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Keep Your “Frenemies” Close, and More Tips for Sign Pros in June

Also, seek out your shop’s contrarian for collaboration.




COMPETITION Embrace your “Frenemies”

Stop viewing your local competition as enemies to be vanquished, said Mike Thomas of Valley Sign in Orting, WA. Instead, look for opportunities to cooperate. Thomas said, “There’s plenty of work out there for everybody. You can gain a lot of knowledge and insight by partnering with other shops instead of viewing them as an enemy.”

SALES An Unfortunate Turn of Phrase

An anecdote from Doug Stephens’ book Retail Revival reveals how Apple store employees were instructed to never use the word “unfortunately.” The reasoning is that “unfortunately” is a negative word that causes pain by making people feel a sense of loss. Instead, staff were instructed to use the words as it turns out, as in “As it turns out, we don’t have that item in stock.” Try it next time you’re in an “unfortunately” situation.

STRATEGY Shorten Your Years

Consultants Brian Moran and Michael Lennington aren’t big believers in the value of a year, at least when it comes to setting goals. A year’s too big to get your head around, they argue in their book The 12-Week Year, and there’s too much unpredictability involved in planning for 10 or 11 months in the future. In its place, they advocate dividing your year into quarters, and to think of each 12 weeks as a stand-alone “year” — a stretch long enough to make significant progress on a few fronts, yet short enough to stay focused.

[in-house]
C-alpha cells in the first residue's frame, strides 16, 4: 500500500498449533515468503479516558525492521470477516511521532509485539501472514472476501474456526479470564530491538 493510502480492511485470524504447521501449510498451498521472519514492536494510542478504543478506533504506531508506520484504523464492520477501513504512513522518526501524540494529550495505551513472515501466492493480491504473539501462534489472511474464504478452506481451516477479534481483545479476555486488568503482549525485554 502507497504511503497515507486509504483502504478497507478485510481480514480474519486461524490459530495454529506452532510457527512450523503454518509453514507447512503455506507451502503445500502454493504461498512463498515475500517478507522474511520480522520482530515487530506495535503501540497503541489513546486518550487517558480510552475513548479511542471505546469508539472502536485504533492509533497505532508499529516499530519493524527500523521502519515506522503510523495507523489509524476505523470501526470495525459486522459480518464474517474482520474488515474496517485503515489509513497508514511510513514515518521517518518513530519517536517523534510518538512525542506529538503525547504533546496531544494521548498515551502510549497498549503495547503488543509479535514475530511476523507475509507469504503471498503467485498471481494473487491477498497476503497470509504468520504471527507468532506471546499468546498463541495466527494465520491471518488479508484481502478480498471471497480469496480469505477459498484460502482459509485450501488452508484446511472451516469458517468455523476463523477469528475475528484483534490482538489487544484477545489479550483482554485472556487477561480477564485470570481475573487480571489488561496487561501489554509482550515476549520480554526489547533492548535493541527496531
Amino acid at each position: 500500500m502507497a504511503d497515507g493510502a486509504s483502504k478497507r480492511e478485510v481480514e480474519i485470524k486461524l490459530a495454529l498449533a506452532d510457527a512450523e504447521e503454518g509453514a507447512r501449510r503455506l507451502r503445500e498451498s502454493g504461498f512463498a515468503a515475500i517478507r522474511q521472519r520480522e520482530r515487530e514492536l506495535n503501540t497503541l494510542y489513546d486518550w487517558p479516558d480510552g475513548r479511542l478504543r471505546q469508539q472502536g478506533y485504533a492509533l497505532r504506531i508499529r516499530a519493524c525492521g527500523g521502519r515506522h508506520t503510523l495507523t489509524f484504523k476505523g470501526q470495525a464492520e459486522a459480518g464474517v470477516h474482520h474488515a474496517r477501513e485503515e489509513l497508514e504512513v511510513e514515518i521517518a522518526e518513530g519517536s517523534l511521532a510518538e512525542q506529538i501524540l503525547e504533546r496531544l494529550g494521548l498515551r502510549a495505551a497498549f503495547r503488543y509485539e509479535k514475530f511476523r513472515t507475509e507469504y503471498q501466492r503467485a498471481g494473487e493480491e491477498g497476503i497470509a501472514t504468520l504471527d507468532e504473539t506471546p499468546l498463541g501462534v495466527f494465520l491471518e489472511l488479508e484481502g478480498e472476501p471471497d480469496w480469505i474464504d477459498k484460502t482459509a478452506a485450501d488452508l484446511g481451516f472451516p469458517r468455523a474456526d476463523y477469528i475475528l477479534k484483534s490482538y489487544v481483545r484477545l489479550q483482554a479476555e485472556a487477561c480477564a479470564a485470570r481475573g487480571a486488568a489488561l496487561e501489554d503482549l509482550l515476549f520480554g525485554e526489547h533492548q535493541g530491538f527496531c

MANAGEMENT On the Contrary

When it’s time to plan strategically for your sign business, don’t have too many “yes people” at the table. Include one or two of your company contrarians, said Jan Griffioen of the Griffioen Consulting Group in West Bloomfield, MI. “You don’t want people who think exactly in lockstep to work together on [a] strategic plan. You can accomplish more in less time because you can share assignments and you can split up assignments, but there’s more opportunity, hopefully, for discussion.”


For time-starved businesses, execution can be the hardest part of planning because consultants are no longer onsite, attention spans are focused elsewhere and there is a sense that with the initial (long, tiring) meetings done, the plan is more or less complete. Come back to your plan at least quarterly to check that assigned tasks have been completed, and to adjust as needed.


CITIZENSHIP Repair Your Relationships

If you’re renovating, Entrepreneur magazine’s “Ultimate Small Business Marketing Guide” says that you shouldn’t forget about the impact of your project on your neighbors. Drop off cards that read, “Pardon our mess and thanks for understanding!” Cookies help, too.

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